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It is a standard problem in quantum mechanics. For the equation

$$ -\psi'' + g \delta(x) \psi = E \psi ,$$

we integrate from $-\epsilon$ to $+\epsilon$ and thus get the boundary condition

$$ g \psi(0) = \psi'(0+) - \psi'(0-) .$$

Integrating again, we know the wave function is continuous at $x=0 $,

$$ \psi(0+)= \psi(0-) =\psi(0). $$

Now the conclusion is that $\psi$ is continuous at $x=0$ but $\psi'$ is not. The question is then, how should we interpret the product $\delta(x) \psi $ in the original equation? Only for an infinitely differentiable function, is the product well-defined as a distribution, right? At least this is what I see in the book (mathematics for the physical sciences) of Laurent Schwartz.

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The distributional issue of multiplying a Dirac delta distribution with a non-smooth wavefunction $\psi$ can be avoided by rewriting the TISE as an integral equation, cf. my Phys.SE answer here.

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Taken literally, $\hat H = -\frac{1}{2}\frac{d^2}{dx^2} + \lambda \delta(x)$ is not a genuine operator on $L^2(\mathbb R)$. One can see this by noting that even if you could make sense of the expression $\delta(x)\psi(x)$, the function

$$(\hat H\psi)(x) = -\frac{1}{2}\psi''(x) + \lambda \delta(x)\psi(x)$$

would not be square-integrable.


Consider instead the free particle on the Hilbert space $L^2\bigg((-\infty,0)\cup(0,\infty)\bigg)$, with inner product $$\left<\psi,\phi\right> = \lim_{a,b\rightarrow 0^+}\left[\int_{-\infty}^{-a}\overline{\psi(x)}\phi(x) dx + \int_b^\infty \overline{\psi(x)}\phi(x) dx\right]$$ The form of the Hamiltonian will simply be $\hat H = -\frac{1}{2}\frac{d^2}{dx^2}$, but now we must be careful about domain issues. Watch what happens when we check for Hermiticity.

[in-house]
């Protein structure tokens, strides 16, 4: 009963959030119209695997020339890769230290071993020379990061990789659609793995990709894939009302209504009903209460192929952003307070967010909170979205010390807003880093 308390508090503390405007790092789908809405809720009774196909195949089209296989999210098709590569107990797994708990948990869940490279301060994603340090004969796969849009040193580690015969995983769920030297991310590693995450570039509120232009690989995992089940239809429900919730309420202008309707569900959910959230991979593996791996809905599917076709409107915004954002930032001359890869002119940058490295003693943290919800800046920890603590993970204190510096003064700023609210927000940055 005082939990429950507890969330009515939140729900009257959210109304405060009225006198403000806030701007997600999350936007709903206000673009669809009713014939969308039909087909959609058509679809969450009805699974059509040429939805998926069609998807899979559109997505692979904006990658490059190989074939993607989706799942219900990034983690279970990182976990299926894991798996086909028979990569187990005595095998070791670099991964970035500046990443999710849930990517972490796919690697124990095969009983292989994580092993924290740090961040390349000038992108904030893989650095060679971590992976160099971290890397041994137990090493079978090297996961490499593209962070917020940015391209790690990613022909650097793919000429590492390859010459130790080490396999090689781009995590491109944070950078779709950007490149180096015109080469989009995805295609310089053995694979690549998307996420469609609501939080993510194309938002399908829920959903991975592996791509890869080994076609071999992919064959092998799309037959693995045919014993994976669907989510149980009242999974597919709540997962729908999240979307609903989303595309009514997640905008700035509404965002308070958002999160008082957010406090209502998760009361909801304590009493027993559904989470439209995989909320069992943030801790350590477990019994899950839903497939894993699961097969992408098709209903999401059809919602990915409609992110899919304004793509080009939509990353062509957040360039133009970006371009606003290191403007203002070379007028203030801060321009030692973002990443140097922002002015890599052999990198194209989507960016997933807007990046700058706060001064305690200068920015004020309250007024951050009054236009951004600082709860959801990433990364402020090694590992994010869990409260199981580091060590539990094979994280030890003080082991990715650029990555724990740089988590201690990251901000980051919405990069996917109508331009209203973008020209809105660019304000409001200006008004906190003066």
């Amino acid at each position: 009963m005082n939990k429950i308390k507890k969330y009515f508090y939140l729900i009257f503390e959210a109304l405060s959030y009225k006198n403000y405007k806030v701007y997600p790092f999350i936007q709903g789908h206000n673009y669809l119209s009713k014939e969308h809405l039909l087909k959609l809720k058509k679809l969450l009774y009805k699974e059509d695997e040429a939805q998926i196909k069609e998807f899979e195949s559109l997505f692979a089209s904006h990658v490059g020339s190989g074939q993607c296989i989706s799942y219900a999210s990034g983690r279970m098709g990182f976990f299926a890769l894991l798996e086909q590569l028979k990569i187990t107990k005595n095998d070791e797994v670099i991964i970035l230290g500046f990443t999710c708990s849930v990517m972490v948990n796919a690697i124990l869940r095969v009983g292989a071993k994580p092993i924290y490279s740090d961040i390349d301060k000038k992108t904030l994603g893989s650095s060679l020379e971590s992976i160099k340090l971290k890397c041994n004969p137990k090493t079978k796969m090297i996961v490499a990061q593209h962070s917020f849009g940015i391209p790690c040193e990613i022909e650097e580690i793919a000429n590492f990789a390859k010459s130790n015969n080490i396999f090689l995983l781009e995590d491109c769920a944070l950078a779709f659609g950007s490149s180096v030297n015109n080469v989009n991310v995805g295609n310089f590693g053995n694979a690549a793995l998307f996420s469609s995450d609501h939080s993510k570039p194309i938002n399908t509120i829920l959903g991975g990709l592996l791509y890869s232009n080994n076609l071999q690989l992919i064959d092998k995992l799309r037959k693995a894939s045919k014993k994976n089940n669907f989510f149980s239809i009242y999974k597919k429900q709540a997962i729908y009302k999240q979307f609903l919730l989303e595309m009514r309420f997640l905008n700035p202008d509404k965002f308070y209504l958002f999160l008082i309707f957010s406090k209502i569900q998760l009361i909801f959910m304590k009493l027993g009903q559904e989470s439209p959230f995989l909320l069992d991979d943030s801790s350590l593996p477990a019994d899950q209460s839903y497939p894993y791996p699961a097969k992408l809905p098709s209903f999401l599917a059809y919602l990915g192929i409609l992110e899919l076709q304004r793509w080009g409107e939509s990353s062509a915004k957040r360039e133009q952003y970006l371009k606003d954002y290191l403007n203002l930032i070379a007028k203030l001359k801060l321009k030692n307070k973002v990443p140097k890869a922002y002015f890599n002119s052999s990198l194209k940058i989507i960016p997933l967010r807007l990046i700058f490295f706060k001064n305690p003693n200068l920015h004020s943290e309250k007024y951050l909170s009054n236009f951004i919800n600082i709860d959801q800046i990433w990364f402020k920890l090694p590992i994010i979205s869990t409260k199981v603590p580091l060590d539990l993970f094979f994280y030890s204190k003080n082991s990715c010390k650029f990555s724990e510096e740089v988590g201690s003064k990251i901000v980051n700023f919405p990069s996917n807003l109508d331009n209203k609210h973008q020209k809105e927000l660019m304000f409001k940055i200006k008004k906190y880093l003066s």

$$-2\langle \psi, \hat H \phi\rangle = \lim_{a,b\rightarrow 0^+}\left[\int_{-\infty}^{-a} \overline{\psi(x)}\phi''(x) dx + \int_b^\infty \overline{\psi(x)} \phi''(x)dx\right]$$ $$=\lim_{a,b\rightarrow 0^+}\left[\overline{\psi(-a)}\phi'(-a)-\overline{\psi'(-a)}\phi(-a) - \overline{\psi(b)}\phi'(b) + \overline{\psi'(b)}\phi(b) \right] -2\left<\hat H\psi,\phi\right>$$

For the standard free particle on a line, that boundary term vanishes because if $\psi$ and $\phi$ are twice (weakly) differentiable, then they and their first derivatives must be at least continuous. On this Hilbert space however, it is possible for twice-differentiable functions to have completely different limits as $x\rightarrow 0$ from the left and right.

If $\hat H$ is to be Hermitian, then the domain consisting of twice-differentiable functions whose second derivatives are square-integrable (which is the standard domain in the $L^2(\mathbb R)$ case) is too big. We need to add restrictions in the form of boundary conditions to ensure that the boundary term vanishes.

You can check that the boundary conditions $$\lim_{x\rightarrow 0^+}\psi(x) = \lim_{x\rightarrow 0^-}\psi(x) = \alpha$$ $$\lim_{x\rightarrow 0^+}\psi'(x) - \lim_{x\rightarrow 0^-}\psi(x) = \lambda\alpha$$

with $\alpha\in \mathbb C$ and $\lambda\in\mathbb R$ are sufficient to kill the unwanted boundary term. However, this is precisely the set of boundary conditions which arises from the $\delta(x)$ potential.


To recap, we see that the free particle on the disconnected line requires a specific type of boundary condition on the domain of the Hamiltonian at the point of disconnection in order for $\hat H$ to be Hermitian. There are multiple choices one could make (e.g. one could require that $\psi(x)\rightarrow 0$ as $x\rightarrow 0$), but if we demand that (i) $\psi$ approaches the same value from the left and right, and (ii) $\psi'$ have a jump discontinuity equal to a real number times the aforementioned limit, then $\hat H$ will be Hermitian.

On the other hand, we obtain the same conditions by considering the Hamiltonian $\hat H = -\frac{1}{2}\frac{d^2}{dx^2} + \lambda \delta(x)$ on the Hilbert space $L^2(\mathbb R)$, as long as we don't ask too many questions about $\hat H$ at the point $x=0$. We can therefore consider the somewhat loose delta function Hamiltonian to be a "recipe" which gives us the same result as the more rigorous - but also somewhat more annoying - free particle on a disconnected line.

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